Showing posts with label voip penetration test. Show all posts
Showing posts with label voip penetration test. Show all posts

Tuesday, September 7, 2010

BruCON Training: Module 4, Attacking Unified Communications

The final module in the upcoming pentesting VoIP crashcourse is the most exciting one. In this section we look at VoIP systems as a whole. Unified communications is one of those words that have been hyped up to include everything, from chat to video phone calls and SMS. What we will look at in this section is how to go about breaking into the following during a penetration test:
  1. Web application security flaws in Asterisk-based PBX servers
  2. Attacking various services open in PBX servers, such as TFTP
  3. How once you're on a PBX network, you can sometimes simply use your phone to spy on other phone calls
  4. How to make use of hardware taps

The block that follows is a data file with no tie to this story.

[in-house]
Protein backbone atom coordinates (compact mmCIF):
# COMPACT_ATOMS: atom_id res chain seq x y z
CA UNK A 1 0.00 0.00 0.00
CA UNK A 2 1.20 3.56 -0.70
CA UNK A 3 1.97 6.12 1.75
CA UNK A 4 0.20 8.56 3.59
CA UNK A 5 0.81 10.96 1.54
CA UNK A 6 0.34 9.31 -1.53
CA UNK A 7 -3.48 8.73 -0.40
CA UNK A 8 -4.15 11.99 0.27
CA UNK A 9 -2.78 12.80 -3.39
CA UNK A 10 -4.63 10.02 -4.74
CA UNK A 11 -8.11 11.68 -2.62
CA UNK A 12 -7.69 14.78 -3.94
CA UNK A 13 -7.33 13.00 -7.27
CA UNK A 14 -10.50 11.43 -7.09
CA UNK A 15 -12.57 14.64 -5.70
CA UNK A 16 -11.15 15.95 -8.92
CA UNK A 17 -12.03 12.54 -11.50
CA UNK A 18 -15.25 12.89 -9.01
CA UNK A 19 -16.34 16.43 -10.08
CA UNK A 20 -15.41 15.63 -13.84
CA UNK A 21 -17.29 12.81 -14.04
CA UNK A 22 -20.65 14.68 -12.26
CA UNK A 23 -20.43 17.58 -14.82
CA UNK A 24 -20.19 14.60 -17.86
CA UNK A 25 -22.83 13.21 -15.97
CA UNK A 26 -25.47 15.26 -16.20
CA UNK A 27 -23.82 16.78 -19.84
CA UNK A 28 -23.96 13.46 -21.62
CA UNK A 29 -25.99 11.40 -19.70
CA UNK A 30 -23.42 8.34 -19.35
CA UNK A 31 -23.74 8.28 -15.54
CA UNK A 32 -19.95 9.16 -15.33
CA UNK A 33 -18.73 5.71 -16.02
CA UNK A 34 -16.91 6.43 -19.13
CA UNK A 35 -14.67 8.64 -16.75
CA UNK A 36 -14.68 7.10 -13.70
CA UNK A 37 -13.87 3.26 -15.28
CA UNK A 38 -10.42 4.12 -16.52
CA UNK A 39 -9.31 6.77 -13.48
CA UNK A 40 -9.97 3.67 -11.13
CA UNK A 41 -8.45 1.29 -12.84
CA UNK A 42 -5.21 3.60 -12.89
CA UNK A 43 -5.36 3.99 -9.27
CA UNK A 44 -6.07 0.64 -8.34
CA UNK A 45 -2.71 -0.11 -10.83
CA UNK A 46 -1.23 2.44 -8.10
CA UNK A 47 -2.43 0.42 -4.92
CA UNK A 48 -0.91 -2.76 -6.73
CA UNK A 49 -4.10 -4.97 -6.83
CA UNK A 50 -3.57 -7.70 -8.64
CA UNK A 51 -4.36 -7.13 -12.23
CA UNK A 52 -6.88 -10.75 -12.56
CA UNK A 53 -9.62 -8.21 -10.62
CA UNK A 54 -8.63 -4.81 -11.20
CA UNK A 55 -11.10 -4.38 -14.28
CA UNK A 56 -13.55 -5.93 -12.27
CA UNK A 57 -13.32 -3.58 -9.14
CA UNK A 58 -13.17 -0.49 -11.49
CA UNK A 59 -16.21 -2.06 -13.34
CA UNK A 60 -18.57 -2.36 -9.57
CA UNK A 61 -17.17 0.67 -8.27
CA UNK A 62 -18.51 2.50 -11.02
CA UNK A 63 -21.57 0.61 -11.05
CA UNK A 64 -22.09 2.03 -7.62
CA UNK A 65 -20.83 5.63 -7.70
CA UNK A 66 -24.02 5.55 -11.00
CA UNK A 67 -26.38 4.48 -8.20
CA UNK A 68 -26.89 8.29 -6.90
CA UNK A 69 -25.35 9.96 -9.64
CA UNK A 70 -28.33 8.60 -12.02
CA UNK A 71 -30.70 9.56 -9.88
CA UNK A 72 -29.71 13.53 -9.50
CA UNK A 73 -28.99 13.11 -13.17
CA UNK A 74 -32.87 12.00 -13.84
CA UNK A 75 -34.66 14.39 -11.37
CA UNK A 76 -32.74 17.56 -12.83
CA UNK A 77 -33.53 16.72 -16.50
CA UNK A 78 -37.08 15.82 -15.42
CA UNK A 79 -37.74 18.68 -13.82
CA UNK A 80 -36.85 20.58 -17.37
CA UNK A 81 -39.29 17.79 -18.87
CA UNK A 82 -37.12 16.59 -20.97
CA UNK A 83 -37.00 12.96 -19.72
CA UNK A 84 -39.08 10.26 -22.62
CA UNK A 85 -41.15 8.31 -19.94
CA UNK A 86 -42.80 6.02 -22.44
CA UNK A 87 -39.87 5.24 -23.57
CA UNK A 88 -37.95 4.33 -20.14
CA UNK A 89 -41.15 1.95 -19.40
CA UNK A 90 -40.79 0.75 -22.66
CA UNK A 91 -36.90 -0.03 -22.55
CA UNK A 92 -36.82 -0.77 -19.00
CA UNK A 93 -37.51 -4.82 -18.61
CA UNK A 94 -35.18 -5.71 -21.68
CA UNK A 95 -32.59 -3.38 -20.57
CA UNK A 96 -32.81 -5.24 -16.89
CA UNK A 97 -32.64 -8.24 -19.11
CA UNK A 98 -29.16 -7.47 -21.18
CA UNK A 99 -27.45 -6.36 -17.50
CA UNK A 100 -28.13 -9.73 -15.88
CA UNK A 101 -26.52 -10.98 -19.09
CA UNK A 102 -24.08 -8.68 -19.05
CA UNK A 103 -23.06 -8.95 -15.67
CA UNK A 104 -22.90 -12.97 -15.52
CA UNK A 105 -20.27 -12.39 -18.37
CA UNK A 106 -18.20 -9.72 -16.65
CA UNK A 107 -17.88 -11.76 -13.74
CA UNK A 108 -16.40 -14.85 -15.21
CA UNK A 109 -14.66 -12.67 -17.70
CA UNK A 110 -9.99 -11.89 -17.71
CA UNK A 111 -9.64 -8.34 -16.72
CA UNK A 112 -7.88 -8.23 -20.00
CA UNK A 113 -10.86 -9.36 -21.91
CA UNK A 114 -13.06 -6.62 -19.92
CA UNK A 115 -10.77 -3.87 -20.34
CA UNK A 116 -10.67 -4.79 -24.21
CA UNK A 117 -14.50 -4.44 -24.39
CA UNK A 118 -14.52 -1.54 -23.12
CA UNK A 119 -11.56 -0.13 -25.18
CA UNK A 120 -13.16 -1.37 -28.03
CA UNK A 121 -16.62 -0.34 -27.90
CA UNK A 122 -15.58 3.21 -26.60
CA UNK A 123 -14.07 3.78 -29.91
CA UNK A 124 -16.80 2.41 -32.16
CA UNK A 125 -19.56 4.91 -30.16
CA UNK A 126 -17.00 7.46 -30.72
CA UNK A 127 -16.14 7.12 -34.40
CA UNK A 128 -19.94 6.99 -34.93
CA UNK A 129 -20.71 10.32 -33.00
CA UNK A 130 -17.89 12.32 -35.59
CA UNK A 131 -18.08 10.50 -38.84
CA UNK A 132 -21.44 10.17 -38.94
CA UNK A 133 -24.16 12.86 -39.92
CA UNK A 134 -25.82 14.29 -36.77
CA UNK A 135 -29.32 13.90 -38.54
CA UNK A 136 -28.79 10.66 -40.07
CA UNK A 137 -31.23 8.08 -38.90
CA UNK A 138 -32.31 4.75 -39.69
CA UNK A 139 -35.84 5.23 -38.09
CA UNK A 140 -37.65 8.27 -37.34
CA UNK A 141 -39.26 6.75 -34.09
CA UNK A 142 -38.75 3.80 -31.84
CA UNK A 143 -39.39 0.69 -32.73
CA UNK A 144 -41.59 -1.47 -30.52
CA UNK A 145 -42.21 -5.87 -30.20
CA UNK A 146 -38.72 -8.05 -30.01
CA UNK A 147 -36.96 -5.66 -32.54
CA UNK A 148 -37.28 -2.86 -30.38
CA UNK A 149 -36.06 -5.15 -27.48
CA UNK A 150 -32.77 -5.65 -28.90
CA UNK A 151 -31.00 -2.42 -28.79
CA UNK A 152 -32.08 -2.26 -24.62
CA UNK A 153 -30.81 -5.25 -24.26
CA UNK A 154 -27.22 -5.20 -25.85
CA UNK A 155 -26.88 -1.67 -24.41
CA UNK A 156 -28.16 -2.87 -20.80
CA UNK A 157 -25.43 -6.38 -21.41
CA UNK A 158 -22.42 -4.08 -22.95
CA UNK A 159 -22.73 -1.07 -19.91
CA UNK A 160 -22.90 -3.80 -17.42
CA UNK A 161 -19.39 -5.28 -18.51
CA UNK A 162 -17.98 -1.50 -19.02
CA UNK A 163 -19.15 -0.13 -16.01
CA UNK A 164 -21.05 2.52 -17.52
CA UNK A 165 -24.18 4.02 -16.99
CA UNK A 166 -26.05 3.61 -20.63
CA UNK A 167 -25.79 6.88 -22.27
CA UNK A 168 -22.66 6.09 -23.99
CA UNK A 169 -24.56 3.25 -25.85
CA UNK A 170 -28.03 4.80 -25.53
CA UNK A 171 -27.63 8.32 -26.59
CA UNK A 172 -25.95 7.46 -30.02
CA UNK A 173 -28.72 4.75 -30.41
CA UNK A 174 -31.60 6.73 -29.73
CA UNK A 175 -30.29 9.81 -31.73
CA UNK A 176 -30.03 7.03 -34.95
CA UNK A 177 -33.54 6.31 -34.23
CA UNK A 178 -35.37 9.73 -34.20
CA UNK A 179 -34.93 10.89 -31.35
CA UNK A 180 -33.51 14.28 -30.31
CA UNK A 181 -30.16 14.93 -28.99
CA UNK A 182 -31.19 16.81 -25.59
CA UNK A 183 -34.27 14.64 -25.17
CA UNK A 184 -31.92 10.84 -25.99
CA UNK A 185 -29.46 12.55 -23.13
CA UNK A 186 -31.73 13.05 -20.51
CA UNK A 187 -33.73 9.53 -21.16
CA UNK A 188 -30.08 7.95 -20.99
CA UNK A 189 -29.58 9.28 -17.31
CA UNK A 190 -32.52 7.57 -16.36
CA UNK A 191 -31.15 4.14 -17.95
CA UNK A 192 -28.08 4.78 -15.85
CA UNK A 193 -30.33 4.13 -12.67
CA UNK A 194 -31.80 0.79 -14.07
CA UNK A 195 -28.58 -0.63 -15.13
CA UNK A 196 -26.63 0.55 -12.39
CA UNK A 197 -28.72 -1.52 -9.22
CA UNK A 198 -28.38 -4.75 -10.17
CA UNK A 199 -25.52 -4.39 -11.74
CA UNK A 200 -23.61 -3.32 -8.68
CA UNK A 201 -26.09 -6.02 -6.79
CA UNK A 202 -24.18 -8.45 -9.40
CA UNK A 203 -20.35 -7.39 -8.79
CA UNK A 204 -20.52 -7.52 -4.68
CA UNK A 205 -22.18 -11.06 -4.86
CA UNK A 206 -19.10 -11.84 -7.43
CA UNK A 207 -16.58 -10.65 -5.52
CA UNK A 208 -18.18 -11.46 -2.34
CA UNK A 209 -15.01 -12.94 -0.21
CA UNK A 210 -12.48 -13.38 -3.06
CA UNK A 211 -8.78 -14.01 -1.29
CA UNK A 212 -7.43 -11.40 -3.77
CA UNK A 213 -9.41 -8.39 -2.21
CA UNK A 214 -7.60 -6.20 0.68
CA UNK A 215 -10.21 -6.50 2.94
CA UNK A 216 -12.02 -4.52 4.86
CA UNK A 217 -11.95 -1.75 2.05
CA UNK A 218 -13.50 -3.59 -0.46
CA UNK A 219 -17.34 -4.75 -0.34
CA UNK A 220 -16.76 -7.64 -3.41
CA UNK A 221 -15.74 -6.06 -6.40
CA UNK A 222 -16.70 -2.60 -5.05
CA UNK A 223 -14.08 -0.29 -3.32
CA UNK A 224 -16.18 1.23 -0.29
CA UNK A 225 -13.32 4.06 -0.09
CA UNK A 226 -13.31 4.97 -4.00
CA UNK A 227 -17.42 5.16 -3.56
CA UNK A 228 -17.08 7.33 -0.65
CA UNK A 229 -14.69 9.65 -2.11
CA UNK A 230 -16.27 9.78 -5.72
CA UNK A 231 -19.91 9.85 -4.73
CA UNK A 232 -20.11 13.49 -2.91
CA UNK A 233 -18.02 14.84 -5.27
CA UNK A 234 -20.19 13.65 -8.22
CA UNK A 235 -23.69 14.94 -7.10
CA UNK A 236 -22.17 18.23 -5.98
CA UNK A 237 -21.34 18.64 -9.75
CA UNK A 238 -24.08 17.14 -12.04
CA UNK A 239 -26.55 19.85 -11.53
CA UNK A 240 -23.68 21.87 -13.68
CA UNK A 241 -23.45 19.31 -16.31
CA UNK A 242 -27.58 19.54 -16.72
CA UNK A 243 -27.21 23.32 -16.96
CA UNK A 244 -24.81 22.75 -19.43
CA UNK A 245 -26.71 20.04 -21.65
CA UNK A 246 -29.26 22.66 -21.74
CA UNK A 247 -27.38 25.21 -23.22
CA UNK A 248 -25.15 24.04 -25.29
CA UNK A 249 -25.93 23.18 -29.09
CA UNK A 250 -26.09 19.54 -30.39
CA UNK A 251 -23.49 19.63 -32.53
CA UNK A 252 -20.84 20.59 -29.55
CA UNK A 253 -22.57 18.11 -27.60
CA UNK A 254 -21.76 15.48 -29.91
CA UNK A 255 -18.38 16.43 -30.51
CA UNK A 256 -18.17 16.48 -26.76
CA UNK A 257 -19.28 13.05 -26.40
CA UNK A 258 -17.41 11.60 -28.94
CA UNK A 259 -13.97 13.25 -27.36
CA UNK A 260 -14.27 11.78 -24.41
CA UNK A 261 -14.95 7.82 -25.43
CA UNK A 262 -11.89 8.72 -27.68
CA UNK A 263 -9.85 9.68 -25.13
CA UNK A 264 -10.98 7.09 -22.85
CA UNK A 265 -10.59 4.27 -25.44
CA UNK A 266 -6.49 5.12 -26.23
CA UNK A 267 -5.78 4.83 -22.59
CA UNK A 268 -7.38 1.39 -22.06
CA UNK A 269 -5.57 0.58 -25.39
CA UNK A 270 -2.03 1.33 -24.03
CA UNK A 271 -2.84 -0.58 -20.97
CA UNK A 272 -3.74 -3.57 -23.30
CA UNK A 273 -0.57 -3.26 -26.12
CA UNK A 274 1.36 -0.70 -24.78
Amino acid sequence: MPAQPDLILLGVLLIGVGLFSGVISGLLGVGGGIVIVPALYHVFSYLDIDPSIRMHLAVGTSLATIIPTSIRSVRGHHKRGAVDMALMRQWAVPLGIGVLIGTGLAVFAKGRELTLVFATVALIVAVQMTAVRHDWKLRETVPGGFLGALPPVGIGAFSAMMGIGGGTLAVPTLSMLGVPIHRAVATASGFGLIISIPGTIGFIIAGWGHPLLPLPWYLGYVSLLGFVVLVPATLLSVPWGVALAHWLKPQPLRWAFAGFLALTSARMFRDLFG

5. Hardware phone features that can be abused
  6. Abuse of various exposed features in Cisco call manager accessible on the HTTP server

This module will help familiarize the attendees with the target servers and system. Who knows, it may even give a kick-start to find some new 0-days in one of these Unified Communications solutions ;-)

Wednesday, September 1, 2010

BruCON Training: Module 2, Attacking signaling protocols

This is part of the BruCON VoIP security crash course training intro. For more information about the course and to secure a place, check out the BruCON website.

Most VoIP systems perform signaling using a protocol separate than the media transfer protocol. Signaling protocols allow VoIP systems to register, authenticate, and initiate phone calls and tends to carry a lot of intelligence with it. In this part of the training, Joffrey and myself will talk you through the following different signaling protocols and attacks that apply to these protocols:
  • SIP - an open standard
  • IAX2 - used by Asterisk PBX and compatible phones
  • SCCP (Skinny) - used by Cisco systems
  • MGCP - the media gateway control protocol, typically used between gateways and IVR systems
  • H.323 - found in gateways and older systems